Granulocyte-macrophage colony-stimulating factor: Increased expression by immune cells of patients with multiple sclerosis

      Background: Recent evidence suggests that GM-CSF Granulocyte-Macrophage Colony-Stimulating Factor (GM-CSF), a proinflammatory cytokine with multiple roles in the immune system, has a role in MS pathogenesis. In the experimental model of MS, experimental autoimmune encephalomyelitis, expression of GMCSF by T cells is essential for disease induction. Our aim was to evaluate the expression of GM-CSF by different peripheral blood mononuclear cells (PBMC) subtypes in MS patients and controls.
      Materials and methods: PBMCs were isolated 21 MS and 14 control subjects and stimulated. NK cells were isolated and cultured with different stimuli for 3 days. Cells were phenotyped using flow cytometry.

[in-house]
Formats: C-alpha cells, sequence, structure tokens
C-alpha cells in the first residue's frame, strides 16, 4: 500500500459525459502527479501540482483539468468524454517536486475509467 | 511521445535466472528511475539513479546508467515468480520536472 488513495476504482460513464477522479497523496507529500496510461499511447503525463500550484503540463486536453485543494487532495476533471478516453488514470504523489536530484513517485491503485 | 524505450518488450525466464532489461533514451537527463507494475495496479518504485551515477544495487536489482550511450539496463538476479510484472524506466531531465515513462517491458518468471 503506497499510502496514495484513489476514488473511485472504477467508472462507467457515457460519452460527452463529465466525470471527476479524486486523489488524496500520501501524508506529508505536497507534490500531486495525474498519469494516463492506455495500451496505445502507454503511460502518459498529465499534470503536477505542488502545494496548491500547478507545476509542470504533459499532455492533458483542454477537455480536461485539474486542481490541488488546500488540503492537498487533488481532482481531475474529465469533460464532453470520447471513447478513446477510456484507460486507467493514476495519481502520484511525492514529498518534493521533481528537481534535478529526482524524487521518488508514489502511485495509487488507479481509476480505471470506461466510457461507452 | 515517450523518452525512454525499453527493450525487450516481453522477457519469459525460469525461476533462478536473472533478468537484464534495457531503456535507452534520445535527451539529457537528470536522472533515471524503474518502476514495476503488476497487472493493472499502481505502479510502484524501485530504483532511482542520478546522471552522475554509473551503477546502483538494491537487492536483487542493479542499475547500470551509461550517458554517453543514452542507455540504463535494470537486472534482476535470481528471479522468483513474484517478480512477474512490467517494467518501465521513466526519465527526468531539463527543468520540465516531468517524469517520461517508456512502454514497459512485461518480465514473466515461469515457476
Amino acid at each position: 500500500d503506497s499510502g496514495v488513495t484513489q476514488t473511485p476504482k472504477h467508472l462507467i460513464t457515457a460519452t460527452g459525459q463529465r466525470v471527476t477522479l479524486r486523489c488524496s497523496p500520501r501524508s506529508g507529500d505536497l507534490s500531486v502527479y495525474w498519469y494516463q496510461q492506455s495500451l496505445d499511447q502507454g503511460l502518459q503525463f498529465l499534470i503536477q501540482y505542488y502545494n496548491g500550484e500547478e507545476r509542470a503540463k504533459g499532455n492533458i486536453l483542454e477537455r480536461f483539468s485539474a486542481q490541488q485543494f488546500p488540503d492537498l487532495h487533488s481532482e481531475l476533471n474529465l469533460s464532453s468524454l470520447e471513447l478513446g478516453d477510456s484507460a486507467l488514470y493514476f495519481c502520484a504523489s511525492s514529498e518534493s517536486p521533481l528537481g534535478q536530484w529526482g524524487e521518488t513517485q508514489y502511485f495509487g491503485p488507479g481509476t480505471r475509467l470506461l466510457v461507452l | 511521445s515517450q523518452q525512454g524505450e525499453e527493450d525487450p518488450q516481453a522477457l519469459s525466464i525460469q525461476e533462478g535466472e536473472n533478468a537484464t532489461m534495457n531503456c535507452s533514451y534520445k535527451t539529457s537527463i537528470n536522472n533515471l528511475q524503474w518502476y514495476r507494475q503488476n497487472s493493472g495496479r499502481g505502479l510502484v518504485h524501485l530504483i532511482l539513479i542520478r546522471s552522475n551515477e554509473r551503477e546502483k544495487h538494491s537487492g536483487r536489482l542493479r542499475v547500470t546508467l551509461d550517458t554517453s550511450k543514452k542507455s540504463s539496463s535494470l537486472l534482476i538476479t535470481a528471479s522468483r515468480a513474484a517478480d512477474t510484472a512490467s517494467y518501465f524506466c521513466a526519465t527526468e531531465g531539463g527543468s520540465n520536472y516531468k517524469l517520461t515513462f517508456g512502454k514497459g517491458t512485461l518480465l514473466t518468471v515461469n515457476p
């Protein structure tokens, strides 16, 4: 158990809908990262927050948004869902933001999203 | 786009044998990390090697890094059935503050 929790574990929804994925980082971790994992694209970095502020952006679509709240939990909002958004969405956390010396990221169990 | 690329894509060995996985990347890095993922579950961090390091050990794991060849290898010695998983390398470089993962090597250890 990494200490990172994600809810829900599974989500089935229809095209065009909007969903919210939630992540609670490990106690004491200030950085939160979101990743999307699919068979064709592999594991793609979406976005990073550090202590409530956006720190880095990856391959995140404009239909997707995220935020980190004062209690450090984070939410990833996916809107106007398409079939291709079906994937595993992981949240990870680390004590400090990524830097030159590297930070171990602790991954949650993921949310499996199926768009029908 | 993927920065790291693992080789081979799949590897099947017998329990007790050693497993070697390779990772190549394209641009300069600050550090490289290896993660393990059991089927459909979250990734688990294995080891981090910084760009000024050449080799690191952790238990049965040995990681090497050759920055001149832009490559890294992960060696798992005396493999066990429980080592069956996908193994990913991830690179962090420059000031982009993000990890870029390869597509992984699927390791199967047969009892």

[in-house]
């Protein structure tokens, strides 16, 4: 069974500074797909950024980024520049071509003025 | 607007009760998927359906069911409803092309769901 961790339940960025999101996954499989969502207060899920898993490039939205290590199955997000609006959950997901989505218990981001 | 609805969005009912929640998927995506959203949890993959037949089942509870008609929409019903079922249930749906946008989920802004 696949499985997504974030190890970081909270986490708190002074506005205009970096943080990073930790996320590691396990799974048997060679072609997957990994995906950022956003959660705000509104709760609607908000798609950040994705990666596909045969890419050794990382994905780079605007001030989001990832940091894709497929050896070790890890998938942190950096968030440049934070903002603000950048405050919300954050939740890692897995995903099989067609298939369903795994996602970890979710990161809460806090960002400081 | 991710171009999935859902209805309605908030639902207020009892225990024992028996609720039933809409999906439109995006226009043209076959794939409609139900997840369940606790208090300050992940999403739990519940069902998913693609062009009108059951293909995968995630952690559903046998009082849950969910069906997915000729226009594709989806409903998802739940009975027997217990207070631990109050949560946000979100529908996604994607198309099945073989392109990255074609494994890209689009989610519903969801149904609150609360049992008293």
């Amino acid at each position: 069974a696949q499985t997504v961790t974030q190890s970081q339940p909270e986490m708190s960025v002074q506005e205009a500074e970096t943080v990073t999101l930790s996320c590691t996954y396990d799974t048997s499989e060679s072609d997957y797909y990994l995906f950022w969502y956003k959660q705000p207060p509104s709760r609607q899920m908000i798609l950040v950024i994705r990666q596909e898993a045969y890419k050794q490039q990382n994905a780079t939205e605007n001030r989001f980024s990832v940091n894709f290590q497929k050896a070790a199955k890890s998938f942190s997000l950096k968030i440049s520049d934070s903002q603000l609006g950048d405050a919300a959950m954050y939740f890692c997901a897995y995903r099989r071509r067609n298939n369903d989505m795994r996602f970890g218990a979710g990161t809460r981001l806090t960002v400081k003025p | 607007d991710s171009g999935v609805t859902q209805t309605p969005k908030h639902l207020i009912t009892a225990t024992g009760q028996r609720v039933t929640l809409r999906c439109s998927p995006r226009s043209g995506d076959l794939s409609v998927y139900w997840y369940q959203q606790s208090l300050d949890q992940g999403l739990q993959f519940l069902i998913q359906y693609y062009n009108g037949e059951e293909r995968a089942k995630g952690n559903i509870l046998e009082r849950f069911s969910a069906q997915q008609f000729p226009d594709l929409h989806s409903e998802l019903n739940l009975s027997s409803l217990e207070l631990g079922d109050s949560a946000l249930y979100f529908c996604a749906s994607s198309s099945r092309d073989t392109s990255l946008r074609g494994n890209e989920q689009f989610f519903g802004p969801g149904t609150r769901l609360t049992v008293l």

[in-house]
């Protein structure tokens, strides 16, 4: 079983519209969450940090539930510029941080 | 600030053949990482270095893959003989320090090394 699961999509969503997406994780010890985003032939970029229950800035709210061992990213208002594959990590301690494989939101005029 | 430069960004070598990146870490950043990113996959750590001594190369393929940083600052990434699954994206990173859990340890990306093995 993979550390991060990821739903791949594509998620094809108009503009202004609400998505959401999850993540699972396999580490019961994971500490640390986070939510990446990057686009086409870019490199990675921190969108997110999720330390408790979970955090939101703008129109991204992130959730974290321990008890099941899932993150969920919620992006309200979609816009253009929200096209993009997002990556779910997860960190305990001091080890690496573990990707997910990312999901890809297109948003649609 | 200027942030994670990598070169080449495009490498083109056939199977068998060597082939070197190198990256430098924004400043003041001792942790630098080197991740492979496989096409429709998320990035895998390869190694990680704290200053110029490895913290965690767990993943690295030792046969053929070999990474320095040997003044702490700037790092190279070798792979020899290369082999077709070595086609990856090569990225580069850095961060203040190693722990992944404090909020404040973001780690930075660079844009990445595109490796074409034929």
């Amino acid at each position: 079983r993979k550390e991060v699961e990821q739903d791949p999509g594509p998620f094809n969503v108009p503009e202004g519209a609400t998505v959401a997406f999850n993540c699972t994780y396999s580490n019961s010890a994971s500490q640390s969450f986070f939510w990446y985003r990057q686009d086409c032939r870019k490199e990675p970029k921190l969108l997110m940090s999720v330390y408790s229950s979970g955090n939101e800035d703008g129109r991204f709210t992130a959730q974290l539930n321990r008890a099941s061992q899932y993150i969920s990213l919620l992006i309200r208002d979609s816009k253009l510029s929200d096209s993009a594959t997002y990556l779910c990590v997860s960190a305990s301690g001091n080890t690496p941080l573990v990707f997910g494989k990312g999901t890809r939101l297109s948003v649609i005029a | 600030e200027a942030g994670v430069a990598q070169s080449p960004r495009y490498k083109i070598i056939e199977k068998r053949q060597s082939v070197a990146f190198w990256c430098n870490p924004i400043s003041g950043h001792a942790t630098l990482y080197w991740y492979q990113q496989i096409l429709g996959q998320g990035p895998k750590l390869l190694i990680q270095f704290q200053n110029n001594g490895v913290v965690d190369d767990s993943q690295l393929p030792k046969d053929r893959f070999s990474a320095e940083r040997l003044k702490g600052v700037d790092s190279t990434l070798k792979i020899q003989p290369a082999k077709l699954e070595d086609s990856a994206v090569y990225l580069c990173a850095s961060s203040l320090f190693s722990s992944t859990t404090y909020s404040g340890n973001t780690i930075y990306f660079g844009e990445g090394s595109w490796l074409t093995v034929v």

Results: There was higher GM-CSF expression in Phorbol Myristate Acetate/Ionomycin (PMA/I)-stimulated monocyte-gated PBMCs, and natural killer T (NKT) cells in MS patients compared to healthy controls. Th17, NK, and cytotoxic T-gated cells expressed similar GM-CSF levels in MS and controls In MS, 40–45% of gated CD4+ and CD8 cells expressing GM-CSF; 10–20% of these are also IFN-γ+. About 50% of NKT cells are GMCSF+, and 45% of these were IFN-γ+. In controls, these proportions were lower. Isolated NK cells stimulated with IL-15+IL-18, and IL-15+IL-1β were noticed to have more GM-CSF expression than the unstimulated and mono-stimulated CD56+ NK cells (MS n = 6, controls n = 6).
      Conclusion: T cells (both CD4+ and CD8+), NK, and NKT cells are all high GM-CSF producers in MS. GM-CSF is a potential therapeutic target in MS. The recent safety and tolerability results of a phase I trial of a monoclonal antibody in MS are encouraging.